Mad Money

Up 40% ytd, is Skechers off to the races?

Sure Footing: Inside Skechers with Jim Cramer

Controversy had put shares of Skechers in the penalty box. But it seems the footwear maker is back in the game.

"I find this is an incredible story," Jim Cramer said, "because just a few years ago the Skechers brand was horribly tarnished when the FTC sanctioned the company for overly aggressive marketing about the health benefits of its shoes."

Source: Skechers | Facebook

As you may remember, the FTC sued Skechers alleging the company deceived consumers by making unfounded claims which suggested the shoes would help people lose weight, and strengthen and tone the buttocks, legs and abdominal muscles.

The company agreed to pay $40 million to settle charges.

At the time shares languished, with investors preferring the stocks of other footwear makers. However, that may no longer be the case.

Now, it appears the Street is willing to forgive and forget, in part because when Skechers reported earnings at the end of April, "Skechers blew away the numbers," Cramer noted. Net income jumped to $30.9 million, or 61 cents per share, in the first quarter ended March 31 from $6.6 million, or 13 cents per share, a year earlier. Sales rose 21 percent to $546.5 million.

Those results suggest that Skechers are selling. CEO Robert Greenberg believes part of the company's success may be due to its pricing strategy. "Nike sells at $140 a pair and we have the same type of footwear at $80. That's a big difference," he noted. on "Mad Money." Also Cramer said products were fashionable and comfortable. "They sell athletic shoes that use memory foam!"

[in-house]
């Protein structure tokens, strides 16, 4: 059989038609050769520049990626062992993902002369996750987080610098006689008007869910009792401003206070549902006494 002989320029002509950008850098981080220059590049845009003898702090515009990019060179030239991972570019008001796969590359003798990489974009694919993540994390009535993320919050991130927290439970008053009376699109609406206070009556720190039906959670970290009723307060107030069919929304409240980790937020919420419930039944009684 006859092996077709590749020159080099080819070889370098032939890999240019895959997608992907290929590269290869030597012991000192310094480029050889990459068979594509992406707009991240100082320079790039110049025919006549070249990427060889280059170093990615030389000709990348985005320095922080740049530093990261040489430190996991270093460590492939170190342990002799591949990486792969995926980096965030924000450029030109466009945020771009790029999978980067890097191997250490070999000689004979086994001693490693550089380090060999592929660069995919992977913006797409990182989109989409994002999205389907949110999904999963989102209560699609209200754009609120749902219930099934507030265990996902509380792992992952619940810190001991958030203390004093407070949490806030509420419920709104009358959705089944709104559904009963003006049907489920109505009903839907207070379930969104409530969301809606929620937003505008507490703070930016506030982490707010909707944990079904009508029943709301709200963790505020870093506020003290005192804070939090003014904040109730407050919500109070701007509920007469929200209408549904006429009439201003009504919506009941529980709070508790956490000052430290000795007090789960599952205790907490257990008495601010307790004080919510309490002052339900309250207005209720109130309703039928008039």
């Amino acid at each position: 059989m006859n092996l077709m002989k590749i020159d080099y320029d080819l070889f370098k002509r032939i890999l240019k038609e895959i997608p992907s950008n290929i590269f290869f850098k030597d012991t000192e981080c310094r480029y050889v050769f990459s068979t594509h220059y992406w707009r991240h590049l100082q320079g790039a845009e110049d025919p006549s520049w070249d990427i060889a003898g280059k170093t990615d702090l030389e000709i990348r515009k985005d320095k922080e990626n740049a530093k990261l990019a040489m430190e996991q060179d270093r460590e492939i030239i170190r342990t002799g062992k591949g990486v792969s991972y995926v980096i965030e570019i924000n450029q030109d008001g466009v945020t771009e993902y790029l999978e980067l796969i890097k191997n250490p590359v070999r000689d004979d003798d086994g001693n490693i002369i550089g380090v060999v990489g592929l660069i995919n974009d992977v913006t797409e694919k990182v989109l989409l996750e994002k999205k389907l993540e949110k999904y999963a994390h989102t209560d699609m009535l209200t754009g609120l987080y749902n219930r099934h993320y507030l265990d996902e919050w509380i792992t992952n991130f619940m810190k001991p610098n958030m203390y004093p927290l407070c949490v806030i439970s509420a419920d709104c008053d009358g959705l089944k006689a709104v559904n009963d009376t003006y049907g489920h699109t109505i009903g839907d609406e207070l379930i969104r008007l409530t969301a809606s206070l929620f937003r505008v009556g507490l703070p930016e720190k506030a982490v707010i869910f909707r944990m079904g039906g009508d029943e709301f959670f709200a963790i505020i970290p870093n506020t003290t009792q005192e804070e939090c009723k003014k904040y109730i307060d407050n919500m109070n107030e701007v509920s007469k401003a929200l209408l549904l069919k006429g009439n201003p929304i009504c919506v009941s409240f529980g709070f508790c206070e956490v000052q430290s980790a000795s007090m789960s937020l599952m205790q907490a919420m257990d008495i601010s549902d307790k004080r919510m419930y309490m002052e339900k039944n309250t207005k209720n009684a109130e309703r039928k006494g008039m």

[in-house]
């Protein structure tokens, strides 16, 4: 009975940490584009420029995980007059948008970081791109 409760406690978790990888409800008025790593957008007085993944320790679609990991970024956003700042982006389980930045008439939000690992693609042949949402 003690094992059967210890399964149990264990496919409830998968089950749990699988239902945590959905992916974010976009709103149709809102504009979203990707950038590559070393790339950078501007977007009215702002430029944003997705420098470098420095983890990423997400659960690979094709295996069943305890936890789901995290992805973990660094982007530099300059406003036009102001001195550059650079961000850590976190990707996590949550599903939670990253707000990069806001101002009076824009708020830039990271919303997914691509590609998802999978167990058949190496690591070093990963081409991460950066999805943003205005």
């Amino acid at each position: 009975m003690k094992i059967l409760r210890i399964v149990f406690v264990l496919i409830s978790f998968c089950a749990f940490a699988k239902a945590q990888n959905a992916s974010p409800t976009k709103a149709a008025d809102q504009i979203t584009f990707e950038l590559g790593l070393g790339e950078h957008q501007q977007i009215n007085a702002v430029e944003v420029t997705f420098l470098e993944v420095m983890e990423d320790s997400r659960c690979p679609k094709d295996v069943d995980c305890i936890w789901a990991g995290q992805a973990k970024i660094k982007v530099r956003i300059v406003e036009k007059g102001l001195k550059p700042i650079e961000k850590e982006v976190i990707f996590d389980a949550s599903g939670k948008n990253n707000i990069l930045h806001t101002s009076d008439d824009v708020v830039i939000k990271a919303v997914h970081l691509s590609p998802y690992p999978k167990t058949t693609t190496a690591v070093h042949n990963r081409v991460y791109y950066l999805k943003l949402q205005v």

Skechers' Weinberg: Growing dramatically everywhere

In addition, Cramer thinks the company's shrewd marketing campaigns are driving sales.

"Just yesterday we learned that Skechers is sponsoring California Chrome, the horse that could potentially be the first triple crown winner in 36 years if it scores a victory at the Belmont Stakes on Saturday. Horse racing is a terrific way to connect with older consumers."

"We're not only trying to connect with younger people. We also want baby boomers," Greenberg added, further explaining the strategy.

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Given the execution and the marketing, "Skechers is, once again, looking like a high quality, very long-term growth story," Cramer said.

"In an environment where retail has become incredibly inconsistent, it only makes sense to keep a close eye on hot brands and Skechers is hot."

Call Cramer: 1-800-743-CNBC

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